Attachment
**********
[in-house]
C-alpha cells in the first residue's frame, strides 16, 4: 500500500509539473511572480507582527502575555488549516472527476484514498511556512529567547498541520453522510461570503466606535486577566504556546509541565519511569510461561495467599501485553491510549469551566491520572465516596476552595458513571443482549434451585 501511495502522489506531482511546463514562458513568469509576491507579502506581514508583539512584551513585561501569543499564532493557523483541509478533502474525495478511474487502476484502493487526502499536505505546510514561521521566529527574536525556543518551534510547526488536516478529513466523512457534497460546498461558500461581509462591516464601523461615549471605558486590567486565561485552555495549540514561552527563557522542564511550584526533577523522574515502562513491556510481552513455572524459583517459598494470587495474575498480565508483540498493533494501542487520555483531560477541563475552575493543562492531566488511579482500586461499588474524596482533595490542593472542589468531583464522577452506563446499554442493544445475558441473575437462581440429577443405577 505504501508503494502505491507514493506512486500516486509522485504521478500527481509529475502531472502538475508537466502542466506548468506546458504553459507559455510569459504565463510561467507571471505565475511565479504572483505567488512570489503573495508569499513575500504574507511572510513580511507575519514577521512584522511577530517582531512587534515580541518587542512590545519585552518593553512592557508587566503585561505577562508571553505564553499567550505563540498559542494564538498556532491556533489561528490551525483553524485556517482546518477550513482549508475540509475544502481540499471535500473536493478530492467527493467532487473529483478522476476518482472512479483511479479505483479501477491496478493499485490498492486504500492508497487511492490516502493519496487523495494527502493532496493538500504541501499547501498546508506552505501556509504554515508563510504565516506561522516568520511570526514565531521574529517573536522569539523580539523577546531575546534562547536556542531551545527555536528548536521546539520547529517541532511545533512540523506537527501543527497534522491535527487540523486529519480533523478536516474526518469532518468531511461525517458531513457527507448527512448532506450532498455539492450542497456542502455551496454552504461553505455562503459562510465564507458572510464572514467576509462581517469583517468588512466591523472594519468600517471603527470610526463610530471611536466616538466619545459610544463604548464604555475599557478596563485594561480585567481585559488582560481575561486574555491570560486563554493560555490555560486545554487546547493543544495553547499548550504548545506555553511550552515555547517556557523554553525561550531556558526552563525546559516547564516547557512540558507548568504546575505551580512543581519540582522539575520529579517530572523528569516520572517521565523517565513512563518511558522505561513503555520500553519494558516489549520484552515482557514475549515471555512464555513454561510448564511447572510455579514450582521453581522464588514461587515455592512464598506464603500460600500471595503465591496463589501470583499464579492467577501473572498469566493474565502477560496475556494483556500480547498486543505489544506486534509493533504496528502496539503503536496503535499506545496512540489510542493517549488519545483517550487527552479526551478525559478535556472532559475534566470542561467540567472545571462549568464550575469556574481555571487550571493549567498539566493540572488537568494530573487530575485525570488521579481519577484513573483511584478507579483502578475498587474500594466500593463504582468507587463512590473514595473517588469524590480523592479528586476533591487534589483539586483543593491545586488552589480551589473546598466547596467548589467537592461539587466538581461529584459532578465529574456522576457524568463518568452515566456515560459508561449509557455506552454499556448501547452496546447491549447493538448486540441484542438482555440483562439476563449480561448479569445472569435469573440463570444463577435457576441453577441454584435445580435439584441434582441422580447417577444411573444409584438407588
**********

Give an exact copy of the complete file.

[in-house]
C-alpha cells in the first residue's frame, strides 16, 4: 500500500509539473511572480507582527502575555488549516472527476484514498511556512529567547498541520453522510461570503466606535486577566504556546509541565519511569510461561495467599501485553491510549469551566491520572465516596476552595458513571443482549434451585 501511495502522489506531482511546463514562458513568469509576491507579502506581514508583539512584551513585561501569543499564532493557523483541509478533502474525495478511474487502476484502493487526502499536505505546510514561521521566529527574536525556543518551534510547526488536516478529513466523512457534497460546498461558500461581509462591516464601523461615549471605558486590567486565561485552555495549540514561552527563557522542564511550584526533577523522574515502562513491556510481552513455572524459583517459598494470587495474575498480565508483540498493533494501542487520555483531560477541563475552575493543562492531566488511579482500586461499588474524596482533595490542593472542589468531583464522577452506563446499554442493544445475558441473575437462581440429577443405577 505504501508503494502505491507514493506512486500516486509522485504521478500527481509529475502531472502538475508537466502542466506548468506546458504553459507559455510569459504565463510561467507571471505565475511565479504572483505567488512570489503573495508569499513575500504574507511572510513580511507575519514577521512584522511577530517582531512587534515580541518587542512590545519585552518593553512592557508587566503585561505577562508571553505564553499567550505563540498559542494564538498556532491556533489561528490551525483553524485556517482546518477550513482549508475540509475544502481540499471535500473536493478530492467527493467532487473529483478522476476518482472512479483511479479505483479501477491496478493499485490498492486504500492508497487511492490516502493519496487523495494527502493532496493538500504541501499547501498546508506552505501556509504554515508563510504565516506561522516568520511570526514565531521574529517573536522569539523580539523577546531575546534562547536556542531551545527555536528548536521546539520547529517541532511545533512540523506537527501543527497534522491535527487540523486529519480533523478536516474526518469532518468531511461525517458531513457527507448527512448532506450532498455539492450542497456542502455551496454552504461553505455562503459562510465564507458572510464572514467576509462581517469583517468588512466591523472594519468600517471603527470610526463610530471611536466616538466619545459610544463604548464604555475599557478596563485594561480585567481585559488582560481575561486574555491570560486563554493560555490555560486545554487546547493543544495553547499548550504548545506555553511550552515555547517556557523554553525561550531556558526552563525546559516547564516547557512540558507548568504546575505551580512543581519540582522539575520529579517530572523528569516520572517521565523517565513512563518511558522505561513503555520500553519494558516489549520484552515482557514475549515471555512464555513454561510448564511447572510455579514450582521453581522464588514461587515455592512464598506464603500460600500471595503465591496463589501470583499464579492467577501473572498469566493474565502477560496475556494483556500480547498486543505489544506486534509493533504496528502496539503503536496503535499506545496512540489510542493517549488519545483517550487527552479526551478525559478535556472532559475534566470542561467540567472545571462549568464550575469556574481555571487550571493549567498539566493540572488537568494530573487530575485525570488521579481519577484513573483511584478507579483502578475498587474500594466500593463504582468507587463512590473514595473517588469524590480523592479528586476533591487534589483539586483543593491545586488552589480551589473546598466547596467548589467537592461539587466538581461529584459532578465529574456522576457524568463518568452515566456515560459508561449509557455506552454499556448501547452496546447491549447493538448486540441484542438482555440483562439476563449480561448479569445472569435469573440463570444463577435457576441453577441454584435445580435439584441434582441422580447417577444411573444409584438407588